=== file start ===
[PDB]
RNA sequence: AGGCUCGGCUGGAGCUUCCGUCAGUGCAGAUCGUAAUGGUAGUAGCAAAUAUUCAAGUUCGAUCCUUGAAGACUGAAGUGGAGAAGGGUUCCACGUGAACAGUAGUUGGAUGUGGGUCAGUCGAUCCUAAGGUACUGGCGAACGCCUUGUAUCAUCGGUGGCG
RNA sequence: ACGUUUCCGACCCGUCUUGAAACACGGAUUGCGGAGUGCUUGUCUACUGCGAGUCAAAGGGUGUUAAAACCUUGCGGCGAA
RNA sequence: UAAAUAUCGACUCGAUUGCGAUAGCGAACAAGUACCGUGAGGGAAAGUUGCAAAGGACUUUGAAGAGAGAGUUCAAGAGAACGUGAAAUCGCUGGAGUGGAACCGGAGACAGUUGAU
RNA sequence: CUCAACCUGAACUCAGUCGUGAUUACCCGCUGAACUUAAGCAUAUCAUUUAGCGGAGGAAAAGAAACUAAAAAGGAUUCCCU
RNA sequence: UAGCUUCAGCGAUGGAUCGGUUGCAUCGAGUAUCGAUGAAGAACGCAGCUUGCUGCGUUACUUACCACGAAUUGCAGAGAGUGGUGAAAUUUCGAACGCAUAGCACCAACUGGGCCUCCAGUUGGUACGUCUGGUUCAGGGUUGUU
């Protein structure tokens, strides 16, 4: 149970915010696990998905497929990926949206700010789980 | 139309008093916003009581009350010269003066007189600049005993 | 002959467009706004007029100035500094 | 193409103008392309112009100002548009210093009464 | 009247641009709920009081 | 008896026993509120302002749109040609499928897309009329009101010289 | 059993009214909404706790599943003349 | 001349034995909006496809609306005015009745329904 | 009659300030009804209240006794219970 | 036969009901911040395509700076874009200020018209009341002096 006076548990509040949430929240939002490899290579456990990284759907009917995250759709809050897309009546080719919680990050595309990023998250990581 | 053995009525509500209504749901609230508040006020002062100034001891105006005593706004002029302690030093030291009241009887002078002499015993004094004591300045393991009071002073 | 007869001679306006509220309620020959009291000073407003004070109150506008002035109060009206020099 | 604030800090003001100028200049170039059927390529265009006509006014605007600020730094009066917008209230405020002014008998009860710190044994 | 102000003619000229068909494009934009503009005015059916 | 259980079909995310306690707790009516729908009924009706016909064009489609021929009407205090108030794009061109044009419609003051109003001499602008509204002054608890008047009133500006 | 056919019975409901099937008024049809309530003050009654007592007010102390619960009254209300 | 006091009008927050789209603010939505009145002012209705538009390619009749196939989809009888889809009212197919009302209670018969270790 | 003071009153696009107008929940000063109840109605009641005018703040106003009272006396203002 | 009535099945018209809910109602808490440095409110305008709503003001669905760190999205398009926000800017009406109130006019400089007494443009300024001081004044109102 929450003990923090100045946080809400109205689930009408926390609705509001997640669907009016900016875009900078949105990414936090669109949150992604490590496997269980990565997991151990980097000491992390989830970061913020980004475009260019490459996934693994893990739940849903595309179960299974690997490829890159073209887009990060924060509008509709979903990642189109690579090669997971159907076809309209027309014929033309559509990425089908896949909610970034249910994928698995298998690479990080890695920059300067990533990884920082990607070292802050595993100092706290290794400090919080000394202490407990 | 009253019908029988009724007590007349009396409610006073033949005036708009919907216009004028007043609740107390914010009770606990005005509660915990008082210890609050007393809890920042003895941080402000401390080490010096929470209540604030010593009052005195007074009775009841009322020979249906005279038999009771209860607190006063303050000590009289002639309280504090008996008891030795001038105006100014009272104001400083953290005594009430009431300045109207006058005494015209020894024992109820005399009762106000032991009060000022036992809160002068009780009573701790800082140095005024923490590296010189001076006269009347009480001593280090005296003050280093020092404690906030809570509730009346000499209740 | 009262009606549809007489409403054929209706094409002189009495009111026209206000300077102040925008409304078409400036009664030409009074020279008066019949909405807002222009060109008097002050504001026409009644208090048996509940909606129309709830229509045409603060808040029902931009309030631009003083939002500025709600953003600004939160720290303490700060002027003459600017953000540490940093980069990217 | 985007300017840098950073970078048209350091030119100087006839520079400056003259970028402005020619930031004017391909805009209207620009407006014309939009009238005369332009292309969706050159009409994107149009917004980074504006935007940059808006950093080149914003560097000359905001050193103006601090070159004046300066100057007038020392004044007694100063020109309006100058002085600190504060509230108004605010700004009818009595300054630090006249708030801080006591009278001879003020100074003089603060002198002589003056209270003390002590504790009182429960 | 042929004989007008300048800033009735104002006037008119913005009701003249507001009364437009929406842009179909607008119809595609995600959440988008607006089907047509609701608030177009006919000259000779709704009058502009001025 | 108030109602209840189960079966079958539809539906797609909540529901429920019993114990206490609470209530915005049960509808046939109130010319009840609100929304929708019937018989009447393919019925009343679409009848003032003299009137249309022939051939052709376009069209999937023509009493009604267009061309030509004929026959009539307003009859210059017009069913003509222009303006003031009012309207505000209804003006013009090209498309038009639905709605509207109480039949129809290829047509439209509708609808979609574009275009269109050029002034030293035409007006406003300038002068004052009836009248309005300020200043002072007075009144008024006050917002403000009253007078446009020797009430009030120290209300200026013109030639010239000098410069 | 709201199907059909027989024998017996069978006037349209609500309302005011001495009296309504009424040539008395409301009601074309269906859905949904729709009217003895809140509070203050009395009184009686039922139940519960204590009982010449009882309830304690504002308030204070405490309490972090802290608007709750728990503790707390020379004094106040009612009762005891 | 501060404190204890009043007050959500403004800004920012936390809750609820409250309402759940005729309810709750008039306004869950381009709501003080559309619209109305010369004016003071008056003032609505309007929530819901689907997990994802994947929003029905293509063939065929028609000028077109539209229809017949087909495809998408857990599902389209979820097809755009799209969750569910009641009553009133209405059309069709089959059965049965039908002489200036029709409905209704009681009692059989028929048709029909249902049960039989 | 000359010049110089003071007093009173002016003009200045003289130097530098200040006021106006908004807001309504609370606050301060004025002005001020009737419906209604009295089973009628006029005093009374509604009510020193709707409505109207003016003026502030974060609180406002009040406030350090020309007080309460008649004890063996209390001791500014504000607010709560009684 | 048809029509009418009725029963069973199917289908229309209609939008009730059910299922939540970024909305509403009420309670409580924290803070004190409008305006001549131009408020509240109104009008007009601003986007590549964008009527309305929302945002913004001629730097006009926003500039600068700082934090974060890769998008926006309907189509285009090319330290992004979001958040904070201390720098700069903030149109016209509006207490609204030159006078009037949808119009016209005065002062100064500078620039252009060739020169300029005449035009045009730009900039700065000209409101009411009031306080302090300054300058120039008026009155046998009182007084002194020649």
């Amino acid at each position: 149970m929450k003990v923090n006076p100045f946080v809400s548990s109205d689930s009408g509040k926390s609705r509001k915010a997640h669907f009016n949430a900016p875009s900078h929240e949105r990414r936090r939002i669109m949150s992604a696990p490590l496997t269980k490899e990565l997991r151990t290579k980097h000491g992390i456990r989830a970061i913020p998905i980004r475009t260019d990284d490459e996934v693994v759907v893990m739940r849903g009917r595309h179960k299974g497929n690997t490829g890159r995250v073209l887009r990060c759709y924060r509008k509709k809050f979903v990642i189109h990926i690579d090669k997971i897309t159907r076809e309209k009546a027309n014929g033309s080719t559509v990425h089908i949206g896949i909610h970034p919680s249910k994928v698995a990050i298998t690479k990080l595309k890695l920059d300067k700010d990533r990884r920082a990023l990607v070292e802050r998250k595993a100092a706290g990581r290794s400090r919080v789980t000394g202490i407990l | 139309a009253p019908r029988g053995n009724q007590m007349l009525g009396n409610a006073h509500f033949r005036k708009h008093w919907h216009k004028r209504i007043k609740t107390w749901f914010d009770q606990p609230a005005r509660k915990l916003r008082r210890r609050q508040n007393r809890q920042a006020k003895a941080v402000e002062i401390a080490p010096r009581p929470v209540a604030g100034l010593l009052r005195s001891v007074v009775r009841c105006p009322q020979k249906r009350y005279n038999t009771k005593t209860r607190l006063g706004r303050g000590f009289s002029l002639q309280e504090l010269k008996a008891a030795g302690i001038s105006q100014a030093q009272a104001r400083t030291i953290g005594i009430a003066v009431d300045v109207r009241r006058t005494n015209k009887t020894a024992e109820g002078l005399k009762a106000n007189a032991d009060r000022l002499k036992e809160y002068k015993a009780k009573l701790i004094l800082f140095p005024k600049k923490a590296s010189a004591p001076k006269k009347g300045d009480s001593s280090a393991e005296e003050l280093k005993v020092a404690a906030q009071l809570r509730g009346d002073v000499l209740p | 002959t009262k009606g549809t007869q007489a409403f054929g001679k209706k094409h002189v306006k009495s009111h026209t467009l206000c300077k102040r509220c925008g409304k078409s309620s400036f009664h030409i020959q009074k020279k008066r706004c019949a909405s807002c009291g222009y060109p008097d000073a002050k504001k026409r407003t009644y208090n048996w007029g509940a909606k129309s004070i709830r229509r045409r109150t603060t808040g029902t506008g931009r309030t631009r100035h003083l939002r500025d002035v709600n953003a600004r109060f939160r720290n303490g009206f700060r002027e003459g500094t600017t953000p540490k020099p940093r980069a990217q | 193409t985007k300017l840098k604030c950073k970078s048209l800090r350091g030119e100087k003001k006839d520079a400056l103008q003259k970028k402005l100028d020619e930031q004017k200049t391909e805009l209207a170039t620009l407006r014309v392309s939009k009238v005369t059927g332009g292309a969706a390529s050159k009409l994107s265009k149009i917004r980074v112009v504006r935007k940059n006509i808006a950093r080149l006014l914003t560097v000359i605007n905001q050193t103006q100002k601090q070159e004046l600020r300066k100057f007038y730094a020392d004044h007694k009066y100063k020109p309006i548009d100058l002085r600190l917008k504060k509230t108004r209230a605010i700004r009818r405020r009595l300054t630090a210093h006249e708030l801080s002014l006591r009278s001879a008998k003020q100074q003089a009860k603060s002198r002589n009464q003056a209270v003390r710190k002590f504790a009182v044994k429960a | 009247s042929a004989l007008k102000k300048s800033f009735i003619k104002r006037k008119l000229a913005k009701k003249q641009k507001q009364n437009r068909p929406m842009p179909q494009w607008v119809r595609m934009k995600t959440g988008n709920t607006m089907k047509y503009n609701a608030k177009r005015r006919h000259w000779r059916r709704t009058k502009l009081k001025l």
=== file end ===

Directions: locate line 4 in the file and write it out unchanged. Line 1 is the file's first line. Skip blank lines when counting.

RNA sequence: UAAAUAUCGACUCGAUUGCGAUAGCGAACAAGUACCGUGAGGGAAAGUUGCAAAGGACUUUGAAGAGAGAGUUCAAGAGAACGUGAAAUCGCUGGAGUGGAACCGGAGACAGUUGAU